When Shannon Norfleet took over as principal at Howard a little more than a year ago, one of his goals was to give students an ownership stake in how some aspects of the school were to be handled.
To that end, he wanted to see students become more involved in events at the school as a means to become more invested in the educational process.
He didn’t have to wait long for some of that effort to come to fruition. And Howard’s football team had a lot to do with it.
Despite going 3-6-1 last year, the Howard football team was competitive in most of its games, much more so than in the previous six seasons the school had a varsity program. Students were starting to take notice, to the point where some wanted to put together a fan club.
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Norfleet was quickly sold on the idea. The HuskoGang was born.
“It began organically with the students themselves wanting to do it,” Norfleet said. “I was very deliberate with wanting to raise the school spirit and the pride of this school over the last two years, but it really has been the students pulling the weight on this.
“They came to me and asked if (the name) was OK, and I said, ‘Hey, you guys came up with the name, it’s your group. Go with it.’ They did that, and they came up with their own logo, they’ve been selling stickers for cars, they’ve been tailgating at games. They have been really increasing the attendance of students at games. More students want to become a part.”
The HuskoGang has been part of what has been a complete turnaround of the football program at Howard. A team that had never won more than three games in a season is 4-0 heading into Friday’s GHSA Region 2-AAAA opener against West Laurens at the Ed DeFore Sports Complex.
The team has become a rallying point for the school. More students are taking notice, and the community at large is starting to pay attention to the school located on the far north side of Macon-Bibb County.
“We have folks who don’t have kids here that are starting to see what’s happening here, and they’ve been to all of our ballgames,” head coach Barney Hester said. “We’re excited about it. We’d like to get more people. We’d like to see if we can’t get half of that stadium there full with Howard people. We’re very close to breaking through this thing, and we just need a great showing this week of people and a great showing from our football team.”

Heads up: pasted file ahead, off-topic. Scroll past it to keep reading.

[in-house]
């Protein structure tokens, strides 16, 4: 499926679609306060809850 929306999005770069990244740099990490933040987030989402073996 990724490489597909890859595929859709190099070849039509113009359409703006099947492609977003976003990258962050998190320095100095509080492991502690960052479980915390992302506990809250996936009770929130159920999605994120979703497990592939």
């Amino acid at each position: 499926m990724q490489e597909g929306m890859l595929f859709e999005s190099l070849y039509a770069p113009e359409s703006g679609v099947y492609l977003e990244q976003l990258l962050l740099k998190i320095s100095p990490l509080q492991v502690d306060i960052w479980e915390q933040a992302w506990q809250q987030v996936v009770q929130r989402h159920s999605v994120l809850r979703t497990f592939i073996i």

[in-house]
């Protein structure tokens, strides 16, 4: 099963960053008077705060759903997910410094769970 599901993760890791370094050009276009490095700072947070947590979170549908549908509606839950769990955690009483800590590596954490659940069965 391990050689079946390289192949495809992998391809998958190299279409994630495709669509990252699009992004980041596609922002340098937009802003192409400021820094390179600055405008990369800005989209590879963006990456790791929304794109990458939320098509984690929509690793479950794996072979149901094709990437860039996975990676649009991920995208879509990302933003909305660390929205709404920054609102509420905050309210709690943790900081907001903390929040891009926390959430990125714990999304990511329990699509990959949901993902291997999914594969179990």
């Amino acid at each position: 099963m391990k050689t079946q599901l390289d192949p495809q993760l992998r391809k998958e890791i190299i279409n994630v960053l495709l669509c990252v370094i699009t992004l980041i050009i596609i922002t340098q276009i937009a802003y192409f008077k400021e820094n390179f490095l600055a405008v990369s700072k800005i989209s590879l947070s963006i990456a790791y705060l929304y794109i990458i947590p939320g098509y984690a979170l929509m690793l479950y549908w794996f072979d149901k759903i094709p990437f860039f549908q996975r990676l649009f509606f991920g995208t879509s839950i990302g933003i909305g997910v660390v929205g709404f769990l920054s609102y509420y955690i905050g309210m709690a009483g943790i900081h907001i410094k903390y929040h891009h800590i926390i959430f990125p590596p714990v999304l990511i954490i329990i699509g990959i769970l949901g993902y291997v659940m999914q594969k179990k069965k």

After dropping several close games last year, Howard has stepped things up a bit this season. The Huskies opened with a nine-point win over Lamar County following a tie on the road in 2014, then pulled away in the second half to beat FPD by three touchdowns at Five Star Stadium after losing to the Vikings last year at FPD.
Howard had a nailbiter against a much improved Central squad on Sept. 4, escaping with a 30-29 victory, then the Huskies rolled to a 34-point win two weeks ago over Rutland before taking last week off.
Now, with region play beginning against a 3-1 West Laurens team that played unbeaten Westside to within a field goal two weeks ago, the games start becoming more important.
“Now, those four wins were exciting. They’re good,” Hester said. “But we’d trade all four of them for the next one. It’s always that next one that matters. The first region game is the most important game for us right now.
“Our kids are starting to believe that they can win. We’ve been down in two ballgames and have come back to win. You don’t do that if you don’t believe that you can.”
The classmates of Howard’s football players are believing, too.
The HuskoGang has become quite active in the life of the Howard football program. The group is making banners, organizing themes for game nights and backing the team as they try to build a bit of a tradition at the school that has been open for less than a decade.
“This is the best year I’ve had at Howard,” said senior Garrett King, one of the HuskoGang organizers. “The football team has just brought a lot of life to this school.”
The players are taking notice.
“It’s good to see everybody supporting us and what we’re doing and seeing everybody there in it with us,” senior quarterback Courvoisier King said.
Norfleet said the entire experience has had a positive effect on the mood of the school and the entire educational process.
Hard data on attendance rates, discipline and test scores will come later, but Norfleet said there’s anecdotal evidence that positive things are happening.
“Students that want to be at school, that want to be part of the school, will behave better,” Norfleet said. “When they take ownership of the school, they develop pride, and then they start talking better about the school. They start behaving better at school. They start to see the value of doing the things we want them to do so they can continue to be a part of the school.”